The Final Girls is a movie that came to a crossroad about what kind of movie it wanted to be, and instead of making the choice stayed at that point reading the signs until it wasted away. There’s a good madcap comedy in there spoofing the Friday the 13th series and slasher movies in general, but it feels a little superficial when you consider that horror parody has been a persistent genre over the last two decades. Likewise, there’s a good metaphor in here about getting over grief and moving on after the death of a loved one, and at times it feels like the film wants to be very powerful on this topic, but it only feels like it exists in the scenes specifically designed to deal with it. Without walking down either path quite far enough, we’re left with a journey that never feels complete.
There’s not a lot of new space to make jokes about slasher movies. Scream gave everyone a full rundown of many of the clichés, but the genre has been firmly entrenched in self-parody almost from the very beginning. To point out that there are specific character archetypes or that certain behaviors will often lead to character death isn’t clever anymore and it’s only fleetingly funny. The bits that do work usually work because one of the better actors is delivering the material. Adam DeVine is a transfixing comedic presence that makes bad jokes seem good and good jokes seem amazing. Alia Shawkat is similarly magnetic in her screen time and it’s unfortunate that her character seems to fade further and further in to the background as the movie progresses and it becomes clear that her relationship with the main character is not the important one.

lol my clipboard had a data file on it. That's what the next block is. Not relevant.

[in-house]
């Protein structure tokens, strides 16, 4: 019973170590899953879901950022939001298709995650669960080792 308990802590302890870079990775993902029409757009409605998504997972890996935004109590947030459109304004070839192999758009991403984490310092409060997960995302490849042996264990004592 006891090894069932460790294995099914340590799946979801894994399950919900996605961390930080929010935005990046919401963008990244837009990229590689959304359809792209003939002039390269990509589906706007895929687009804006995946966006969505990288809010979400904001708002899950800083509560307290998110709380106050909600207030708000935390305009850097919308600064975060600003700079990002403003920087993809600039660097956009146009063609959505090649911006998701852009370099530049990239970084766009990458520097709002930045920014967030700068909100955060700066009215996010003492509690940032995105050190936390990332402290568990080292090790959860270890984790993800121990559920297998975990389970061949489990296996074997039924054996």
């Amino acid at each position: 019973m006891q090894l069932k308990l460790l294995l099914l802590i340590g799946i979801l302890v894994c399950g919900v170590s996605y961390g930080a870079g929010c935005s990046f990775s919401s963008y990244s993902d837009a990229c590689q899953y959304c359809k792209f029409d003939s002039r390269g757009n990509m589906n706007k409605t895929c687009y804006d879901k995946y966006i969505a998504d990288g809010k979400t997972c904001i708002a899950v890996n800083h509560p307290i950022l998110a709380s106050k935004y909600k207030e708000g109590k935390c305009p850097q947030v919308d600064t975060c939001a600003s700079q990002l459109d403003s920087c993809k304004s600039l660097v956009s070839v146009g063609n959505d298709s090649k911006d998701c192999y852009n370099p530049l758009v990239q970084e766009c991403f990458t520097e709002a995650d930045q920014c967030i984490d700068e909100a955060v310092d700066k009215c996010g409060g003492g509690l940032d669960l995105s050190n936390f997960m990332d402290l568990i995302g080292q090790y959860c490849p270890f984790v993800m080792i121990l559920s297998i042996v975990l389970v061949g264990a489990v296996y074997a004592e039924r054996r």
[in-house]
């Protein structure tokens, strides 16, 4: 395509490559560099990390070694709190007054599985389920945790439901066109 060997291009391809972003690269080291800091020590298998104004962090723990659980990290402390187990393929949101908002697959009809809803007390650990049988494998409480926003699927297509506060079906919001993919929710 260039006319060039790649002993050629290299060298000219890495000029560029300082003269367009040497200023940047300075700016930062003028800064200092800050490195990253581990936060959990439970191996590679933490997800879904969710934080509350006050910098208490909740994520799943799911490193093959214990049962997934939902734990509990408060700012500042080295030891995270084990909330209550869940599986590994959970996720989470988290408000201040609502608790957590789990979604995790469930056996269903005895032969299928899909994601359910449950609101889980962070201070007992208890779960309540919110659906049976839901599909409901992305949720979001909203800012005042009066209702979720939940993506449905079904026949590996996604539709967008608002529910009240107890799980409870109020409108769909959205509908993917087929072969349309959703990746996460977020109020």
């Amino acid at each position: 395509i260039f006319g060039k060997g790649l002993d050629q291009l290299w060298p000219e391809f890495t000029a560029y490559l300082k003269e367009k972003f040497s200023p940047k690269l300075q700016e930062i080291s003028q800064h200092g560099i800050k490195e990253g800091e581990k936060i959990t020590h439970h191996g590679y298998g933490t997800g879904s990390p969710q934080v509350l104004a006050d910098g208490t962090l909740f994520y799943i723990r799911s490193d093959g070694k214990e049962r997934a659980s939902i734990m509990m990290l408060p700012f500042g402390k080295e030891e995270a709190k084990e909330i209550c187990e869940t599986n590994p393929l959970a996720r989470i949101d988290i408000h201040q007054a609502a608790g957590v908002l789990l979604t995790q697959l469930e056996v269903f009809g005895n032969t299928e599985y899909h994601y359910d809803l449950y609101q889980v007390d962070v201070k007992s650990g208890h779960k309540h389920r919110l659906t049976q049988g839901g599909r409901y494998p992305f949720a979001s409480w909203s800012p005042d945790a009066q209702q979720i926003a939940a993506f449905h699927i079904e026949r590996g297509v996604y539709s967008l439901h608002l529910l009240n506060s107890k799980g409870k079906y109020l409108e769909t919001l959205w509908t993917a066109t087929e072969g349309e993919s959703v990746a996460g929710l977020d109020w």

The main character, Max, is perhaps the biggest source of my frustration. I’m not entirely clear if the problem is the part is underwritten or if Taissa Farmiga is just in a bit over her head, and it’s probably a little bit of both. Max is supposed to be consumed by grief, and while that might explain her tendency to drift through the events of the film it doesn’t make her feel like a compelling character. At the end of the film the only things I felt like I knew for sure about Max is that she was sad a lot, she has a crush on a boy, and she was capable of remembering a pop song from the 80s. Farmiga also feels like a less compelling screen presence than her co-stars, particularly Malin Akerman, DeVine, and Shawkat. More than anything else, the poor casting underscores that this is an indie movie, and is stuck in my craw as a great “what might have been” for the film.
I am probably being too harsh with The Final Girls, or at the very least underrating how pleasantly surprised I was that this wasn’t another horror movie parody that’s really about sex politics. I don’t mean that there isn’t a place for those kind of critiques, but I feel like they’ve been done to death and I’m a little tired of them from a narrative sense. Instead, The Final Girls is about grief and the struggles to move on from an important loss, and the decisions made around this theme are so much more clever than the jokes they string up to hold the plot segments apart. The looping events and paradoxical geography of the camp are something I’ve never seen used before to talk about the feelings one can get stuck in after the loss of a close family member. It felt so much fresher than some of the other stuff, and I wish that whoever made the choice thought that stuff was more interesting that another round of jokes about how alcohol is always around cursed campgrounds.